LeBron James did something on Friday that few other players would be capable of doing in today’s NBA.
By announcing his return to the Cleveland Cavaliers after a four-year sojourn in Miami, James not only sent shock waves throughout the basketball world, but he may have also changed the landscape for every team in the league.
In the Eastern Conference, the Heat are no longer the sure favorite to end up at the big dance in June as they have done the last four years.
For teams in the West, building a roster with the appropriate pieces needed to compete with Miami’s Big Three will no longer be a part of the thought process.
It won’t be until the next NBA Finals roll around that the impact of James’ move is truly felt in the Western Conference. In the more immediate future, though, it will be of great significance to a handful of teams looking to take a few steps up the ladder in the East.
One of those teams is obviously the Toronto Raptors. They should feel as happy about this as the Indiana Pacers, Chicago Bulls, and Washington Wizards, and really you can insert your team of choice here with reasons that make perfect sense.
As luck would have it
For the Raptors, in particular, the changing landscape makes their journey though the 2013-14 season all the more worthwhile.
A 6-12 start brought the Raptors to an early fork in the road, at which point “tanking” seemed like a plausible route to take. Fans would have had to endure yet another year without a playoff appearance, but there would be light at the end of the tunnel: the possibility of drafting Andrew Wiggins.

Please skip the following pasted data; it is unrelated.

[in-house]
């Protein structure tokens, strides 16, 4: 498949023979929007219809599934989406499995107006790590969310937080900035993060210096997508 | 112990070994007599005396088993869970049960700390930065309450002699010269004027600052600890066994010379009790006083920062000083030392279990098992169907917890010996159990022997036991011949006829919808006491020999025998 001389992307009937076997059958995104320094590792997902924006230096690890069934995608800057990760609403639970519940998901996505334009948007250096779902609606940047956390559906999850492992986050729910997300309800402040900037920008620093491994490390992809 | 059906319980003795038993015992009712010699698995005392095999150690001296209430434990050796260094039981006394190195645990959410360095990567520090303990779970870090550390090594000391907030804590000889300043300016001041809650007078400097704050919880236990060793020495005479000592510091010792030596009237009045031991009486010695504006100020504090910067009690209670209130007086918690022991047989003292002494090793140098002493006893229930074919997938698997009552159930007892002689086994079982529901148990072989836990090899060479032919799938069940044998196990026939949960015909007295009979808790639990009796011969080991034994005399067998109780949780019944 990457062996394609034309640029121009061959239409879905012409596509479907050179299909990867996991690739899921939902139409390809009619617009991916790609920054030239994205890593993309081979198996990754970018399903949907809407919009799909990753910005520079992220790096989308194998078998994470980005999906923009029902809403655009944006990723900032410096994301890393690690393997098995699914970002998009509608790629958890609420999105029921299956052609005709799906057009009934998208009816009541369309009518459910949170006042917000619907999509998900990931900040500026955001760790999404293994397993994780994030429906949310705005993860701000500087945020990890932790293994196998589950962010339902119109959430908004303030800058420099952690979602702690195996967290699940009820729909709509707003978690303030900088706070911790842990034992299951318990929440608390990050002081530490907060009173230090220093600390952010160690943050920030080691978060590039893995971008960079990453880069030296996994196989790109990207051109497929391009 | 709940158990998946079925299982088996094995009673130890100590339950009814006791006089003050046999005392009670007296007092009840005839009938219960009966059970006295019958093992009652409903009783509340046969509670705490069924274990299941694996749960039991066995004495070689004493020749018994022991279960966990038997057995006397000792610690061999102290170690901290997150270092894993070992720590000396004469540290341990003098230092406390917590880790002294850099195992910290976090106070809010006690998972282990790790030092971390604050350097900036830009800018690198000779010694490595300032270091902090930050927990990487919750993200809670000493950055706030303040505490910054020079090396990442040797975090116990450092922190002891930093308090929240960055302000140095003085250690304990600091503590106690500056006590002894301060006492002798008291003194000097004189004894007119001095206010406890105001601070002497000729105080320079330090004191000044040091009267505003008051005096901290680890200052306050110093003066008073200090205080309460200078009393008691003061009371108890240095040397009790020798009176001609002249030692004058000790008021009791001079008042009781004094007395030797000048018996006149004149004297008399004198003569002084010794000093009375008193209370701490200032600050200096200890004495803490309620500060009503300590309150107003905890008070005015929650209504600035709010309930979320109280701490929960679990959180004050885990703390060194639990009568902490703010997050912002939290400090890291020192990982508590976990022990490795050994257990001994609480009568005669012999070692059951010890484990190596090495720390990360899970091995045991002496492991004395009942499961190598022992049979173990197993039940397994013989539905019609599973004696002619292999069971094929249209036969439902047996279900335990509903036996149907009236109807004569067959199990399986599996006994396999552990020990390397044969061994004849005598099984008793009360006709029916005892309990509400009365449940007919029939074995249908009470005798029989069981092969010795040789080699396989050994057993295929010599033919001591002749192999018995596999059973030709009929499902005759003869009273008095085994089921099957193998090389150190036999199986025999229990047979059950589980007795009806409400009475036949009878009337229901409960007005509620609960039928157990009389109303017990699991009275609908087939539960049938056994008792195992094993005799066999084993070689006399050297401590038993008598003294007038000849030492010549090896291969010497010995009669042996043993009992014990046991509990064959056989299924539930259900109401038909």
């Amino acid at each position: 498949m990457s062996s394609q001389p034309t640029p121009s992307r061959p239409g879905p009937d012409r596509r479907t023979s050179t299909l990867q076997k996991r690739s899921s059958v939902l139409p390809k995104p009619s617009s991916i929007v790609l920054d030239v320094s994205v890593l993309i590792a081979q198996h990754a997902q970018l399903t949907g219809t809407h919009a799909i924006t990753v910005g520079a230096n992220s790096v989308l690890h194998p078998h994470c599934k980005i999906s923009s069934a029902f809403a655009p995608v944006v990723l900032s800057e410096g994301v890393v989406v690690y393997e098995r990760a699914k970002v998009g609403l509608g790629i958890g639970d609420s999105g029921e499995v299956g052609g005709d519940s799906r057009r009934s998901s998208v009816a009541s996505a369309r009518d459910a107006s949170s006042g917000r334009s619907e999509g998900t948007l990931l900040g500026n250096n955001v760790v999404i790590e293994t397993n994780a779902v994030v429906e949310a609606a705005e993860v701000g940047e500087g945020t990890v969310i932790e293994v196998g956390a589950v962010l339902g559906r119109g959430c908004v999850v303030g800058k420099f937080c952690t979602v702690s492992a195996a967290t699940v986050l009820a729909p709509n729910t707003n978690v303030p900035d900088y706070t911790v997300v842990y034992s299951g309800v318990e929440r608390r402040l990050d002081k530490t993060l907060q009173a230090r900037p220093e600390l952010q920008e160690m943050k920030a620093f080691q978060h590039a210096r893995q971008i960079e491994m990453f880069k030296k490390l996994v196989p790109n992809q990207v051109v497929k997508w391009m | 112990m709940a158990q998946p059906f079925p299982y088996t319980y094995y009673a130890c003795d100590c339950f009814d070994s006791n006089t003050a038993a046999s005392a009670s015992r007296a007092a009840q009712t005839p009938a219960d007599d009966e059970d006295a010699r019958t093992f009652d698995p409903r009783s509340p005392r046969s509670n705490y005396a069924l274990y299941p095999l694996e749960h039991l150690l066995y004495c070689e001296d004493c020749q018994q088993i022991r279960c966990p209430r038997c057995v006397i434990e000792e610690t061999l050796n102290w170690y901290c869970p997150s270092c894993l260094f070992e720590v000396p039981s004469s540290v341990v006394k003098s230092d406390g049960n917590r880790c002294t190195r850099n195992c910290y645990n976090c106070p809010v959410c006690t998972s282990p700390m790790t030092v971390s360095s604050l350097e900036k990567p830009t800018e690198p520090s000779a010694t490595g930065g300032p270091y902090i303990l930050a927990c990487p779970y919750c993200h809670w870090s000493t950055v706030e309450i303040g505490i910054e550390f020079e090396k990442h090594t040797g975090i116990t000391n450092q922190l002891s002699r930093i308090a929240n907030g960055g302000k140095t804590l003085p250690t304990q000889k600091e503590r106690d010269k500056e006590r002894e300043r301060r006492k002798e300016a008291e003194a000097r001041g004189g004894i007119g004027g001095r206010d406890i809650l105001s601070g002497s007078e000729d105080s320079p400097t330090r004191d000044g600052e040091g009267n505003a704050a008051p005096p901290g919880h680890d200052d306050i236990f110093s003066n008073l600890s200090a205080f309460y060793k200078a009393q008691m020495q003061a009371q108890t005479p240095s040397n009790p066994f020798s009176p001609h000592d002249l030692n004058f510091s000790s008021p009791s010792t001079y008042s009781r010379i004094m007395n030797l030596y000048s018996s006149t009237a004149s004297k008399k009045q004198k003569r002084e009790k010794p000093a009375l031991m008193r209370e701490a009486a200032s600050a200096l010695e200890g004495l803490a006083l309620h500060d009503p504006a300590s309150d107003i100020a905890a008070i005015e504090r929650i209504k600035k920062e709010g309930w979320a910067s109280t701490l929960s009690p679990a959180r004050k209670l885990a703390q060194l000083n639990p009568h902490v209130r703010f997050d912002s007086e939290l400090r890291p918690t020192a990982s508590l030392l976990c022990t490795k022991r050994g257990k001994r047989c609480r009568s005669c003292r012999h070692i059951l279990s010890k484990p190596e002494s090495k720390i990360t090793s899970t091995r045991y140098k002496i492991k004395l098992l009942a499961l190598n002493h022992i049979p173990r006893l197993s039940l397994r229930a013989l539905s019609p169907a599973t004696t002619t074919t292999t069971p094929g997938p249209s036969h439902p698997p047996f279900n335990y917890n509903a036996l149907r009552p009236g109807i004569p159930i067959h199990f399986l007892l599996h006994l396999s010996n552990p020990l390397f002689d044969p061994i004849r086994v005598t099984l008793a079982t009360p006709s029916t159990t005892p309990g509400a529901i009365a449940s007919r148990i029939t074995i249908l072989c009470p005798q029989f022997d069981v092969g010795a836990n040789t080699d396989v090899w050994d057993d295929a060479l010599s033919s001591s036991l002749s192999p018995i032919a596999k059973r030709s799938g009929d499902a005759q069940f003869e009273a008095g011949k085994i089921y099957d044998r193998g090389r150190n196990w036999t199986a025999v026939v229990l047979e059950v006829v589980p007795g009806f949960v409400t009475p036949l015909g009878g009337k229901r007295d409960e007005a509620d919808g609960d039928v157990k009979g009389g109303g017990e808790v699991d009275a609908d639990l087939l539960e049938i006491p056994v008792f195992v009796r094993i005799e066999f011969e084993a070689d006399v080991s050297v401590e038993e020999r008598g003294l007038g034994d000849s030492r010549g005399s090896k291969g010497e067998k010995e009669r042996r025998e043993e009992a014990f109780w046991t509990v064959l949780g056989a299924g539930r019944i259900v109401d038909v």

The trading of Rudy Gay was always going to be good, if only as a matter of addition by subtraction. But even if you thought the Raptors would be better with the depth that Greivis Vasquez, Patrick Patterson, Chuck Hayes, and John Salmons provided, this still didn’t look like a team that would go 42-22 the rest of the way.
It was at that point, and especially after the trade deadline quietly came and went, that general manager Masai Ujiri decided it was best to keep the team together and continue the improbable run towards a postseason berth.
Resistance was futile
If there was a downside to the Raptors’ success, it was knowing that eventually, no matter what they did, they were going to run into a road block set up by the Heat.
This was the kind of outcome that lent support to the idea of forgoing present success for the chance to nab a potential franchise player with a high lottery pick.
But in reality, the Raptors weren’t a team built to lose games last season. The core of DeMar DeRozan, Jonas Valanciunas, Terrence Ross, Amir Johnson, Kyle Lowry and eventually Vasquez and Patterson was assembled to grow and develop and apparently not at the expense of winning.
In retrospect, Toronto’s run to the playoffs could not have happened at a better time. They can now draw on that experience next season, when the East will be wide open.
As for the teams directly impacted? I think it’s safe to say that the Heat won’t be as good and that the Cavs will be significantly better. Having said that, I don’t think that either team will be as good as Miami was over the last four years.
The time is right
This also makes what the Raptors were able to do in free agency all the more important. The signings of Lowry, Patterson, Vasquez and James Johnson, as well as the acquisition of Lou Williams, should have this team brimming with confidence.
Last season, the Miami Heat were the limit to how far any team could go in the East.
In 2014-15, that barrier to success will not longer exist.
The Raptors, as much as any other team, should be gearing up to take advantage of this opportunity.